What Studies Have Shown
A study published in 1997 found that older adults who took 15 tai chi lessons and practiced for 15 minutes twice daily were able to significantly reduce their risk of falls. Since then, several more studies have pointed to the physical benefits of tai chi for the elderly.
- One six-month study, a group of older adults who took part in tai chi were about twice as likely to report that they were not limited in their ability to perform moderate-to-vigorous daily activities - things like walking, climbing, bending, lifting. The people in that study also reported better overall quality of life - in terms of bodily pain, mental health, and perceptions of health and independence.
- Another study of older adults with arthritis showed that those who took a 12-week tai chi course got around better and had less pain in their legs. Yet another study found that people with arthritis who took a 12-week tai chi class had stronger abdominal muscles and better balance afterward.
- A review of four studies on tai chi found that it does not appear to significantly reduce pain or lessen the severity of rheumatoid arthritis. However, it does significantly improve range of motion in the joints of the legs and ankles. Those who got the most benefit reported participating more in their tai chi classes and enjoying them more compared with those who were in a traditional exercise program.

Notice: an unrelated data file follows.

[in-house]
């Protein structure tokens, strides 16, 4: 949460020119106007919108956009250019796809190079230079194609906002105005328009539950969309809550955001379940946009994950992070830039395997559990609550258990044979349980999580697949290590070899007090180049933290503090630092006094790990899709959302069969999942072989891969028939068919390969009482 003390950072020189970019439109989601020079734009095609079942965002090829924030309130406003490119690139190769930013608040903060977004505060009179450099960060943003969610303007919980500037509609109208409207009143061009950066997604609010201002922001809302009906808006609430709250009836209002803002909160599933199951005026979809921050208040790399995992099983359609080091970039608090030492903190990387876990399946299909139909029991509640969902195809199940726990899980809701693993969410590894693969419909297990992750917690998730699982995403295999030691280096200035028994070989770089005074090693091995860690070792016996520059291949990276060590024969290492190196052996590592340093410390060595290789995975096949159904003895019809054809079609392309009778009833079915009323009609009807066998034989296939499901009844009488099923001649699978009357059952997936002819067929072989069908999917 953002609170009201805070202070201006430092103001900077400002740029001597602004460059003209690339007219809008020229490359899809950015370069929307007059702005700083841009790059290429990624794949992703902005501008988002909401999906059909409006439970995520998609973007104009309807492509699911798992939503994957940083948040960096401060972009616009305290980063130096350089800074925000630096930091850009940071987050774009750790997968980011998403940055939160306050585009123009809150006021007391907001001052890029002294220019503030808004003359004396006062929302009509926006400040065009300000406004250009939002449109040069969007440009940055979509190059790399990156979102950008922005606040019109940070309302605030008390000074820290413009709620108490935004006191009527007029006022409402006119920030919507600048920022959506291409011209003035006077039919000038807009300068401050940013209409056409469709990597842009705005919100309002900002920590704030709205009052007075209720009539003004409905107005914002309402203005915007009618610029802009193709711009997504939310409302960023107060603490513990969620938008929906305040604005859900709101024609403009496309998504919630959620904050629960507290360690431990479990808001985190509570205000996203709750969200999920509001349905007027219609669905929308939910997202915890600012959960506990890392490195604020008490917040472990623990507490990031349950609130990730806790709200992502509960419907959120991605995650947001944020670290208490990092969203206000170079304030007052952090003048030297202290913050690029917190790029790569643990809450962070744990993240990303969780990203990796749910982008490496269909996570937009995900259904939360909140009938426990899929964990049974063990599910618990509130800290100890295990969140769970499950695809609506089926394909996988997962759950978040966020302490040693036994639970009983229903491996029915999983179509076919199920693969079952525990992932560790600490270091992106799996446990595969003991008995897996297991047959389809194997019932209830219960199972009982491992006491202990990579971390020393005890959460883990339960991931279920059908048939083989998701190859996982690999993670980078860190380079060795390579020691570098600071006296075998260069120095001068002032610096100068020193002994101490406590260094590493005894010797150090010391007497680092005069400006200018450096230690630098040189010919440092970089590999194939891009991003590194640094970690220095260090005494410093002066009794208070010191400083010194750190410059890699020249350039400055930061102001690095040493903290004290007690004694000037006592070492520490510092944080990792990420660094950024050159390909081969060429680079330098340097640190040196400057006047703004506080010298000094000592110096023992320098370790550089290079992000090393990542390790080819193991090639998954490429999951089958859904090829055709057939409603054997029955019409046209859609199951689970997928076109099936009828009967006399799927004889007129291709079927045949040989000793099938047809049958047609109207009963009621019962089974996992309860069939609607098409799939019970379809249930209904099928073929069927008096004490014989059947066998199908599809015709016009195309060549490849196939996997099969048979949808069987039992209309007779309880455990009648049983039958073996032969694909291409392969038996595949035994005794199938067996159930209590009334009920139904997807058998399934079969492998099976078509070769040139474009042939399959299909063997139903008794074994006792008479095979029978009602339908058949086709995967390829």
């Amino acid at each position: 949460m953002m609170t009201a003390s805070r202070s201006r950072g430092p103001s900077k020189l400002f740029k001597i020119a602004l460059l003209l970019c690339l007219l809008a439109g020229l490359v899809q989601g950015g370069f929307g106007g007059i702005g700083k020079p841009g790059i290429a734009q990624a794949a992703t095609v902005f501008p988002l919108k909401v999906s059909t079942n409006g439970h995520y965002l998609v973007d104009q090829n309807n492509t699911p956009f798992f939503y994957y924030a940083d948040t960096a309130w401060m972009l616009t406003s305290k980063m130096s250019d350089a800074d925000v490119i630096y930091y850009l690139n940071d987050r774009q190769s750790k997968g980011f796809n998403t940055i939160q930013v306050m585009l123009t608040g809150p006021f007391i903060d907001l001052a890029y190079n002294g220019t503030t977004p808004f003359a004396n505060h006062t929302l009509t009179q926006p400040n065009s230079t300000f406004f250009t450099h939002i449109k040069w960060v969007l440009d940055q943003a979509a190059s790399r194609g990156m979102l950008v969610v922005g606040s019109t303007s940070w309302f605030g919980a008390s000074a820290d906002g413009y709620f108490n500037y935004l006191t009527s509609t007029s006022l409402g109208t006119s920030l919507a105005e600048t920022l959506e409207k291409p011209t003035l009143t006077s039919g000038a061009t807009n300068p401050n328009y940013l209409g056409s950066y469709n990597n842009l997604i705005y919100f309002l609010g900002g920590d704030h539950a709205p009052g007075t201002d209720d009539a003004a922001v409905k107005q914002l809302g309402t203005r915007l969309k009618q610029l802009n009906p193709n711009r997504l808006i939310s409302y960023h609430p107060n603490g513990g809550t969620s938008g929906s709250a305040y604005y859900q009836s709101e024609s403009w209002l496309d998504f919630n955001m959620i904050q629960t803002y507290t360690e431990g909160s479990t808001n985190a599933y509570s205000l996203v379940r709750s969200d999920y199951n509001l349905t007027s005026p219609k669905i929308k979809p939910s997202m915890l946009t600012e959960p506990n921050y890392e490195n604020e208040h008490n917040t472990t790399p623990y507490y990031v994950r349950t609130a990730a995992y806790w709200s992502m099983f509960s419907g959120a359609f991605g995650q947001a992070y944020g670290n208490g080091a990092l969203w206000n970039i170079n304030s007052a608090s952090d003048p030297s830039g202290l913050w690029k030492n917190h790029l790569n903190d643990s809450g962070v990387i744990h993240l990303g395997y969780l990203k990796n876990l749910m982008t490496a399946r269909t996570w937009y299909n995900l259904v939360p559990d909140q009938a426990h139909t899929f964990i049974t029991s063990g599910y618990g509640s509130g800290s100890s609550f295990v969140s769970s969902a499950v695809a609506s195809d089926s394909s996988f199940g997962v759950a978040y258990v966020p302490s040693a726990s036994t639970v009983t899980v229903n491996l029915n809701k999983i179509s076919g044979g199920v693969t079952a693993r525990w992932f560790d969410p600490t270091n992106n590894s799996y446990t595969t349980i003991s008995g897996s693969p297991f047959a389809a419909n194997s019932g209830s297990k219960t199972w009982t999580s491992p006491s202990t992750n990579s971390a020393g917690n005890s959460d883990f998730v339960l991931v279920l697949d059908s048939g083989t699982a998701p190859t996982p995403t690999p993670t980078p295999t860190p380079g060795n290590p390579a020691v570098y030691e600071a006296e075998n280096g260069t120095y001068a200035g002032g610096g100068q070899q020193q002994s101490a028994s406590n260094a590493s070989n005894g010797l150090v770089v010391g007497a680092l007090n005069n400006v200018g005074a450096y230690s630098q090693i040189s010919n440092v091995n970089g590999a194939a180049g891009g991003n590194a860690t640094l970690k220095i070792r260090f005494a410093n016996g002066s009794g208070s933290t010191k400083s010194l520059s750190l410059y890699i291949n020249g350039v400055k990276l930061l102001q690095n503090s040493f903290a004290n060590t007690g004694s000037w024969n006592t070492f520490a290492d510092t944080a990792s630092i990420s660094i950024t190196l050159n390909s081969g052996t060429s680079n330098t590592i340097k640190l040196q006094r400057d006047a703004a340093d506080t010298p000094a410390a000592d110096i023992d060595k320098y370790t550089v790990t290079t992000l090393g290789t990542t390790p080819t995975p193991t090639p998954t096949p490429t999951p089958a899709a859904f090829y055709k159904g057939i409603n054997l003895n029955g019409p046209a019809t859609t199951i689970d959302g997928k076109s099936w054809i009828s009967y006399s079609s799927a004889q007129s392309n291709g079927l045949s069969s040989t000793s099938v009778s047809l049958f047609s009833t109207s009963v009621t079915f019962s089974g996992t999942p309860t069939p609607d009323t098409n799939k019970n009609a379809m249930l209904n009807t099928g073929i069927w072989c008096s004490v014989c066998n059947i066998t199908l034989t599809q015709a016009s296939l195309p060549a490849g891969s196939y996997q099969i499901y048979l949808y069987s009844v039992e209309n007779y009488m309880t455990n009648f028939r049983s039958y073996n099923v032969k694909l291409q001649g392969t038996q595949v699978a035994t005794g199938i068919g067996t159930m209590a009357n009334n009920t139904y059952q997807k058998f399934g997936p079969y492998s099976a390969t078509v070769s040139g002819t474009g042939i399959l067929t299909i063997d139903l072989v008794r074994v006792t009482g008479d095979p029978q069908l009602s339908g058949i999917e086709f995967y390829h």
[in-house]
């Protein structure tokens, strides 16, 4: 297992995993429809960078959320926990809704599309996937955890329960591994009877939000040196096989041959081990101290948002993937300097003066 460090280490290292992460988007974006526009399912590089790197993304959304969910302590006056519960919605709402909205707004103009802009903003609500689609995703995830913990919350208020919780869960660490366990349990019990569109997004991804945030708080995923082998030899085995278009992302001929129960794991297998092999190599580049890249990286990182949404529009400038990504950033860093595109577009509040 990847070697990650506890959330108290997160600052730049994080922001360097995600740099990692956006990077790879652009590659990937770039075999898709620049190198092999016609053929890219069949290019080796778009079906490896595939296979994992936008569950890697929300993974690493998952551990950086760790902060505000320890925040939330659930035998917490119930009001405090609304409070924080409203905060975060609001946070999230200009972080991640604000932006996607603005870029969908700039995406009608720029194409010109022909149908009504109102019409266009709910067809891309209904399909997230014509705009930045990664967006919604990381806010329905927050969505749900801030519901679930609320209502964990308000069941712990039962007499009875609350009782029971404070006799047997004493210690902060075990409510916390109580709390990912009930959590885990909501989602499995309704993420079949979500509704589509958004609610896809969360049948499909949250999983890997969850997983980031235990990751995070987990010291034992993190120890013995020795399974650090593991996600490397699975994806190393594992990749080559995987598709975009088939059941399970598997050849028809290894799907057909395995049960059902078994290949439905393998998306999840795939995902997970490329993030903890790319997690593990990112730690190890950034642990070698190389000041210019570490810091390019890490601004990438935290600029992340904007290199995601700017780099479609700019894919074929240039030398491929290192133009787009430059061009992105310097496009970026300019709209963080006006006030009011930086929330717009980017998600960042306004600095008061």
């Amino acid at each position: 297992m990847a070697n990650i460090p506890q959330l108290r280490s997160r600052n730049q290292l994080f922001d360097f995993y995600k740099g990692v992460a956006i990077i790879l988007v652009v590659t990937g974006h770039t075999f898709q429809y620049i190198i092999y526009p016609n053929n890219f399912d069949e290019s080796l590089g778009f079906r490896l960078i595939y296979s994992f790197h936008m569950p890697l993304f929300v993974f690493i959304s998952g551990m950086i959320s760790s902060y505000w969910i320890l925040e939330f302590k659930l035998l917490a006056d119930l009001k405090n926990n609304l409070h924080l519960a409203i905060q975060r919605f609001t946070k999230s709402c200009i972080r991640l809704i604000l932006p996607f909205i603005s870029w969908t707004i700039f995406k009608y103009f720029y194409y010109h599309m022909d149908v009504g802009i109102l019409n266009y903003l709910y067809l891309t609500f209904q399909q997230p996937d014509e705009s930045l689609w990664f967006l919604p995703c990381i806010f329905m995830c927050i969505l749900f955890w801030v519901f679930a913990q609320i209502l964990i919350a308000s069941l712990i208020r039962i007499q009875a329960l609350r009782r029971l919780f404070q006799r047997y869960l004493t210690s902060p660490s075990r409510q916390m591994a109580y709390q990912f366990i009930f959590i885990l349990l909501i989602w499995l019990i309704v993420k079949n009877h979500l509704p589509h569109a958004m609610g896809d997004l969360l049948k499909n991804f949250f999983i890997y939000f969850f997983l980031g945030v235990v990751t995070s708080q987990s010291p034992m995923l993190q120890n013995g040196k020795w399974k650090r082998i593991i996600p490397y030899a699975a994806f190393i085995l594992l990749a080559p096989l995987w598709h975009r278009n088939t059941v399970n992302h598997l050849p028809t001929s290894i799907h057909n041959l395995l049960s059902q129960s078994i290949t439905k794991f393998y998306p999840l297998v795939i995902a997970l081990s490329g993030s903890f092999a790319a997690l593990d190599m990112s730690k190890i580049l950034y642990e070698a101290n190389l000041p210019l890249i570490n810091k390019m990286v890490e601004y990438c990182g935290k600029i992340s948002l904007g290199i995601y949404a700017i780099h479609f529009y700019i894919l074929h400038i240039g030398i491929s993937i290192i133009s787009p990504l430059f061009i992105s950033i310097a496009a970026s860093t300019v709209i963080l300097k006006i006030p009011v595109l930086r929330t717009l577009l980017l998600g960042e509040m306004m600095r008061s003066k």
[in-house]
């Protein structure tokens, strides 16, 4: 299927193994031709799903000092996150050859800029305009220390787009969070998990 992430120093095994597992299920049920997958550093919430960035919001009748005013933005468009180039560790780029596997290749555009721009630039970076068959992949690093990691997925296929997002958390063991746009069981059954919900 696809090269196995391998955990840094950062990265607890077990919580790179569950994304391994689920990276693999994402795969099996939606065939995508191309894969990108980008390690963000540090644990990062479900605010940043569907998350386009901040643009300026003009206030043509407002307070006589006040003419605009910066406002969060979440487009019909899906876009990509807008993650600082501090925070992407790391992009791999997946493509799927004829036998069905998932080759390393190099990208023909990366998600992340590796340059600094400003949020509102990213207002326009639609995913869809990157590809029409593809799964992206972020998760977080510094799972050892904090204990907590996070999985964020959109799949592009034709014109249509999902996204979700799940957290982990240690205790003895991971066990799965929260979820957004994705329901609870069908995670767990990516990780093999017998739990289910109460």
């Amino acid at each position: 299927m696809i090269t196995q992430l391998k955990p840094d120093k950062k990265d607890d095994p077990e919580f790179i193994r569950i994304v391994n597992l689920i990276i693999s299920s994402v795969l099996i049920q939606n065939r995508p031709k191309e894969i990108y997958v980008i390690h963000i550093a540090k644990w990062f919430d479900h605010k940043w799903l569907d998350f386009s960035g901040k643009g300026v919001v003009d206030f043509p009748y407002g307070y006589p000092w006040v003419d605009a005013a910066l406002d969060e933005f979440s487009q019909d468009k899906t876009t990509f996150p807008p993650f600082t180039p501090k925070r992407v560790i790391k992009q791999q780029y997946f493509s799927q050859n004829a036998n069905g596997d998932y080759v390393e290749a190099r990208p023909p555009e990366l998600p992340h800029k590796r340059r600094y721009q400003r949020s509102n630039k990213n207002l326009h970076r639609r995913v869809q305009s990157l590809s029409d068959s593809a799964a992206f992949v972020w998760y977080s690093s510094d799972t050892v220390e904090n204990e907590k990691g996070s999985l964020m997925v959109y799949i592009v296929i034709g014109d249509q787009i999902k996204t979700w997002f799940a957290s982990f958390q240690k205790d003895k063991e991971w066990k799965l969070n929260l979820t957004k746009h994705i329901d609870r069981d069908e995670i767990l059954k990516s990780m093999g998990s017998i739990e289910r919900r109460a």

"I'm an absolute huge fan of tai chi," says Jason Theodoskais, MD, MS, MPH, FACPM, author of The Arthritis Cure and a preventive and sports medicine specialist at the University of Arizona Medical Center.
Any type of motion helps lubricate the joints by moving joint fluid, which is helpful in relieving pain, he says. "Tai chi is not a cure-all, but it's one piece of the puzzle. What's good about tai chi is that it's a gentle motion, so even people who are severely affected with arthritis can do it. Also, tai chi helps strengthen the joints in a functional manner... you strengthen muscles in the way your body normally uses the joints."
More Alternatives for Arthritis Pain
Many more options can help relieve arthritis pain. These include:
Acupuncture: Acupuncture is another Chinese tradition that the World Health Organization has recommended as a treatment for pain. In acupuncture, disposable, stainless steel needles are used to stimulate the body's 14 major meridians (or energy-carrying channels) to correct energy imbalances in the body, according to Chinese medical philosophy. When the needles stimulate these nerves, it causes a dull ache or feeling of fullness in the muscle.
Western doctors believe that since many acu-points are located near nerves, the needles help decrease pain by stimulating chemicals that block pain, called endorphins. The stimulated muscle sends a message to the central nervous system (the brain and spinal cord), causing the release of endorphins (morphine-like painkilling chemicals in our own bodies). This blocks the message of pain from being delivered up to the brain.